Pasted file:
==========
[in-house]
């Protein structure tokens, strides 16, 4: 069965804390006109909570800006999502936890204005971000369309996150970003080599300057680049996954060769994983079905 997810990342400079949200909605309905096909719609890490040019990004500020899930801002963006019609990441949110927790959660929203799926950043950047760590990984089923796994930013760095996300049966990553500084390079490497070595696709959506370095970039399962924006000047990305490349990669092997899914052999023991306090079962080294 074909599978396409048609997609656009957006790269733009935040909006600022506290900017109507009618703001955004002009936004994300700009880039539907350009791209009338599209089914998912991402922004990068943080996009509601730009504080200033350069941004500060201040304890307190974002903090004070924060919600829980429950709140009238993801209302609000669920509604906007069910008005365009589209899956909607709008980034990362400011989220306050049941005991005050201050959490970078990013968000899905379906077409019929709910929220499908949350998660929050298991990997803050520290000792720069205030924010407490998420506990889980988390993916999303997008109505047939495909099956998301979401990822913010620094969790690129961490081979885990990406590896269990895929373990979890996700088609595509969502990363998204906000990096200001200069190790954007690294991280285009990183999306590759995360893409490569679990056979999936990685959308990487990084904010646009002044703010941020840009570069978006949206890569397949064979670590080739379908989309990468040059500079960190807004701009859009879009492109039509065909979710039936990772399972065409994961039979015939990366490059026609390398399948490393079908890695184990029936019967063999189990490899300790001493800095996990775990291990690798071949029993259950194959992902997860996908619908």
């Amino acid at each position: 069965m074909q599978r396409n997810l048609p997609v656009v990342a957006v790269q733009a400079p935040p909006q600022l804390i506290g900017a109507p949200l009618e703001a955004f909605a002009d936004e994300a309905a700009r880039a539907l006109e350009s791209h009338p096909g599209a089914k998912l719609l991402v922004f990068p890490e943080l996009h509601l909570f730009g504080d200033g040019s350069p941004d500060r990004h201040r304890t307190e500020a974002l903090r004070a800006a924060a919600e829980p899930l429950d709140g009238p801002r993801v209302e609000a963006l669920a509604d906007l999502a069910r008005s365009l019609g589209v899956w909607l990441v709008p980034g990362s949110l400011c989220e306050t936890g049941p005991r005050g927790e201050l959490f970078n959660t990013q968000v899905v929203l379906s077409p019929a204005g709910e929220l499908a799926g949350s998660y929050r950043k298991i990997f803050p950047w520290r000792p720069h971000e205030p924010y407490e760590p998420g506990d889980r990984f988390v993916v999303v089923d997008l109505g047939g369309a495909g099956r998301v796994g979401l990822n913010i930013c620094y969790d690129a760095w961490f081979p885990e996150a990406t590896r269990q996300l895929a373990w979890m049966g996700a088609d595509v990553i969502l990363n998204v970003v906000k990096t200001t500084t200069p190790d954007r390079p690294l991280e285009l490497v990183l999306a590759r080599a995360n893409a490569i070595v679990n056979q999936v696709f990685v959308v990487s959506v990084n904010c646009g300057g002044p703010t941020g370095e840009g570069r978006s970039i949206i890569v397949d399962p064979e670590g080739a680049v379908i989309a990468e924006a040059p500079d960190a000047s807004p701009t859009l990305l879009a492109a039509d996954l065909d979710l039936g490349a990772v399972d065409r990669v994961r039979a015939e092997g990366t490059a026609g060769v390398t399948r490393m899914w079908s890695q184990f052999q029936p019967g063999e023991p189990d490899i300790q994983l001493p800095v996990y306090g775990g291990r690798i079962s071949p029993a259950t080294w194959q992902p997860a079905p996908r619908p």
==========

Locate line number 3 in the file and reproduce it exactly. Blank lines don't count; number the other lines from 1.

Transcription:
């Amino acid at each position: 069965m074909q599978r396409n997810l048609p997609v656009v990342a957006v790269q733009a400079p935040p909006q600022l804390i506290g900017a109507p949200l009618e703001a955004f909605a002009d936004e994300a309905a700009r880039a539907l006109e350009s791209h009338p096909g599209a089914k998912l719609l991402v922004f990068p890490e943080l996009h509601l909570f730009g504080d200033g040019s350069p941004d500060r990004h201040r304890t307190e500020a974002l903090r004070a800006a924060a919600e829980p899930l429950d709140g009238p801002r993801v209302e609000a963006l669920a509604d906007l999502a069910r008005s365009l019609g589209v899956w909607l990441v709008p980034g990362s949110l400011c989220e306050t936890g049941p005991r005050g927790e201050l959490f970078n959660t990013q968000v899905v929203l379906s077409p019929a204005g709910e929220l499908a799926g949350s998660y929050r950043k298991i990997f803050p950047w520290r000792p720069h971000e205030p924010y407490e760590p998420g506990d889980r990984f988390v993916v999303v089923d997008l109505g047939g369309a495909g099956r998301v796994g979401l990822n913010i930013c620094y969790d690129a760095w961490f081979p885990e996150a990406t590896r269990q996300l895929a373990w979890m049966g996700a088609d595509v990553i969502l990363n998204v970003v906000k990096t200001t500084t200069p190790d954007r390079p690294l991280e285009l490497v990183l999306a590759r080599a995360n893409a490569i070595v679990n056979q999936v696709f990685v959308v990487s959506v990084n904010c646009g300057g002044p703010t941020g370095e840009g570069r978006s970039i949206i890569v397949d399962p064979e670590g080739a680049v379908i989309a990468e924006a040059p500079d960190a000047s807004p701009t859009l990305l879009a492109a039509d996954l065909d979710l039936g490349a990772v399972d065409r990669v994961r039979a015939e092997g990366t490059a026609g060769v390398t399948r490393m899914w079908s890695q184990f052999q029936p019967g063999e023991p189990d490899i300790q994983l001493p800095v996990y306090g775990g291990r690798i079962s071949p029993a259950t080294w194959q992902p997860a079905p996908r619908p």